In total, 88 footprints were discovered, including both adult and child footprints. These footprints provide insight into family life during the Pleistocene.
Cornell researcher Thomas Urban discovered footprints on the salt flats of the Utah Testing and Training Range (UTTR) believed to date from the end of the last ice age.
During a trip to UTTR, Urban and Daron Duke of Far Western Anthropological Research Group noticed what Urban thought were “ghost tracks” – tracks that can appear for a short period and then disappear when moisture conditions are right.
When Urban stopped to look, he recognized what was familiar to him: unshod human footprints, similar to those in White Sands National Park, considered the oldest known human footprints in the Americas.
“It was a truly serendipitous find,” said Urban, a research scientist in the College of Arts and Sciences and with the Cornell Tree Ring Laboratory.
A ground-penetrating radar survey of one of the two visible trackways was conducted by Urban the day after they returned to the site. He quickly identified what was hidden from his previous experience applying geophysical methods at White Sands, including radar.
Urban explained that the ghost tracks visible at White Sands were only part of the story. “Radar detected several additional invisible prints.”
During Duke’s excavations, he confirmed that the prints were made barefoot and that there were additional prints that had not been seen.
In total, 88 footprints were discovered, including both adult and child footprints. These footprints provide insight into family life during the Pleistocene period.
A press release from the Air Force reported that excavations of several prints showed evidence of adults leaving bare footprints with children between the ages of five and 12 years old.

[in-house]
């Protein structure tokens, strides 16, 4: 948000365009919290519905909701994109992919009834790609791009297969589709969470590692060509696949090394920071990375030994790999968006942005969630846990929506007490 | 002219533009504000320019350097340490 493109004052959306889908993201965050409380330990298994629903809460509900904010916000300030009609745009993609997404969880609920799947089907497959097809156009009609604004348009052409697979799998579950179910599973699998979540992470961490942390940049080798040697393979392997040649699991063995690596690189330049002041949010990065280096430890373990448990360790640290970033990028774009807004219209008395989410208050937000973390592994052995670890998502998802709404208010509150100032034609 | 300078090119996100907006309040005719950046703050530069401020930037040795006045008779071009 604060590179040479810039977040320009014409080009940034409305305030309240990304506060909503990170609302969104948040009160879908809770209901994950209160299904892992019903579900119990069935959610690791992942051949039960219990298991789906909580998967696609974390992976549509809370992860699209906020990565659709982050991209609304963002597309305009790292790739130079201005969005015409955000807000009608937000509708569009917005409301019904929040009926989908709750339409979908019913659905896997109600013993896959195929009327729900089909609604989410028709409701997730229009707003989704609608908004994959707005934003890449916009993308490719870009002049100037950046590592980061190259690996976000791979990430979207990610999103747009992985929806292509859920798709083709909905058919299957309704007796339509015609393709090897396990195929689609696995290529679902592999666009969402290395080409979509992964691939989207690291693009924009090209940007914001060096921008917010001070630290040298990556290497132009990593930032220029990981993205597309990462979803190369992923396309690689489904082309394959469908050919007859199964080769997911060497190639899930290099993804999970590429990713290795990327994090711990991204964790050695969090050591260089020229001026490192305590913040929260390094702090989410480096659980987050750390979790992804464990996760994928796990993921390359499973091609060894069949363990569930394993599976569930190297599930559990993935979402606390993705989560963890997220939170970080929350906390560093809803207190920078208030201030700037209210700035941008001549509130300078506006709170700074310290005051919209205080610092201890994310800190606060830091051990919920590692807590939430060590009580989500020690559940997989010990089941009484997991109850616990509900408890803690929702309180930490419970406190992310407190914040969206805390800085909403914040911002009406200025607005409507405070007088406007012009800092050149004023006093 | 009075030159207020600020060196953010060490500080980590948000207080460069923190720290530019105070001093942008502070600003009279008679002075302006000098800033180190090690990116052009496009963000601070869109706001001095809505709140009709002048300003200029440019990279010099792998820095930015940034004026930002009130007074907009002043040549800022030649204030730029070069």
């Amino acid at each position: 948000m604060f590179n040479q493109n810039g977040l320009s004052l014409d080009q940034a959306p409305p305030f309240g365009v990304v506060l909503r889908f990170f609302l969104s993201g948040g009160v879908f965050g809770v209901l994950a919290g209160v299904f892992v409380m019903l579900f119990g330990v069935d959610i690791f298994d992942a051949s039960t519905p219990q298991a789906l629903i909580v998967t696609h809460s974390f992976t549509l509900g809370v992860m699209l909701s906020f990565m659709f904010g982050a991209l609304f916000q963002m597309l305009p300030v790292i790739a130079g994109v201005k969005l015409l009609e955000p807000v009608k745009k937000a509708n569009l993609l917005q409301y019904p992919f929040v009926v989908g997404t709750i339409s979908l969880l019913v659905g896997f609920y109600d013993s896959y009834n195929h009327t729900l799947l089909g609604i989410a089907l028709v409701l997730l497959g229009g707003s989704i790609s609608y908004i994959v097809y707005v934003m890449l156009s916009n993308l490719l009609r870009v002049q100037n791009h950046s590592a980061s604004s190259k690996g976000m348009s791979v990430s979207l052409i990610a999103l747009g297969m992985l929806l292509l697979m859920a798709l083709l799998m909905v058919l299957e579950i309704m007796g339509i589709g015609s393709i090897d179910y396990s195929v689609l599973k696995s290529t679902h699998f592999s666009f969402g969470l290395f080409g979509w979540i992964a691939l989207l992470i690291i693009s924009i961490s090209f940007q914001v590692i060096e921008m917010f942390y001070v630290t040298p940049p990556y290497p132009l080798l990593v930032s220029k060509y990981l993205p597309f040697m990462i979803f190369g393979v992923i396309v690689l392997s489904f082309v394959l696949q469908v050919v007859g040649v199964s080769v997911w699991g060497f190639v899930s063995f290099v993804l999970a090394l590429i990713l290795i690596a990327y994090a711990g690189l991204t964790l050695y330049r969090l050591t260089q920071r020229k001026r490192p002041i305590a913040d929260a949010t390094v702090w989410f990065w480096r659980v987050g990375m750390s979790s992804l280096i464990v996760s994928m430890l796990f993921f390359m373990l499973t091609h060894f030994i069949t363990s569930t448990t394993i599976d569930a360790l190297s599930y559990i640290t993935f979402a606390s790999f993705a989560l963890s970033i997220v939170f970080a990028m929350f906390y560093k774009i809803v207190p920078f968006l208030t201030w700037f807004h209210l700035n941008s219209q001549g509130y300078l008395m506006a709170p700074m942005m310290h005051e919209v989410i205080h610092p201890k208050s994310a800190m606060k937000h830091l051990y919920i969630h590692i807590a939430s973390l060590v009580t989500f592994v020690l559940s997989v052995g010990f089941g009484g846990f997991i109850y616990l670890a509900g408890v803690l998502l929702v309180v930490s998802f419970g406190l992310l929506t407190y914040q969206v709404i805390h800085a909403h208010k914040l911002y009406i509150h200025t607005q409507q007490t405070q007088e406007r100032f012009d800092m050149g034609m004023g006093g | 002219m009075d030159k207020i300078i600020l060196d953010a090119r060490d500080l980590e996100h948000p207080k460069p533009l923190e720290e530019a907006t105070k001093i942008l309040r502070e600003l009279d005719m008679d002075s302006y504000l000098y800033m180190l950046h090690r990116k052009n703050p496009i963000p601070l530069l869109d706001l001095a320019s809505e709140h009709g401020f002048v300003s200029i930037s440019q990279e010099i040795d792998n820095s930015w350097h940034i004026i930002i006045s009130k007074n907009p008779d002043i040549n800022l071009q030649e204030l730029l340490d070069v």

“People appear to have been walking in shallow water, the sand rapidly infilling their print behind them – much as you might experience on a beach – but under the sand was a layer of mud that kept the print intact after infilling.”
Duke said the prints are likely older than 12,000 years, as there haven’t been wetland conditions in this remote area of the Great Salt Lake desert for at least 10,000 years.
To confirm the discovery, further research is being conducted.
Anya Kitterman, the Air Force Cultural Resource Manager for the area, said, “We found so much more than we bargained for.”
In the UTTR, Urban found two open-air hearths from the Ice Age dating back to the end of the Ice Age at the request of Duke. One of these hearth sites contained the earliest evidence of tobacco use by humans. The recently discovered footprints were about a half-mile away from those hearths.
According to Urban, the site is important on a broader scale. “We have long wondered whether other sites like White Sands were out there and whether ground-penetrating radar would be effective for imaging footprints at locations other than White Sands since it was a very novel application of the technology,” he said. “The answer to both questions is ‘yes.'”
While the Utah site is not as old and may not be as extensive as White Sands, Urban said there might be much more to be found.
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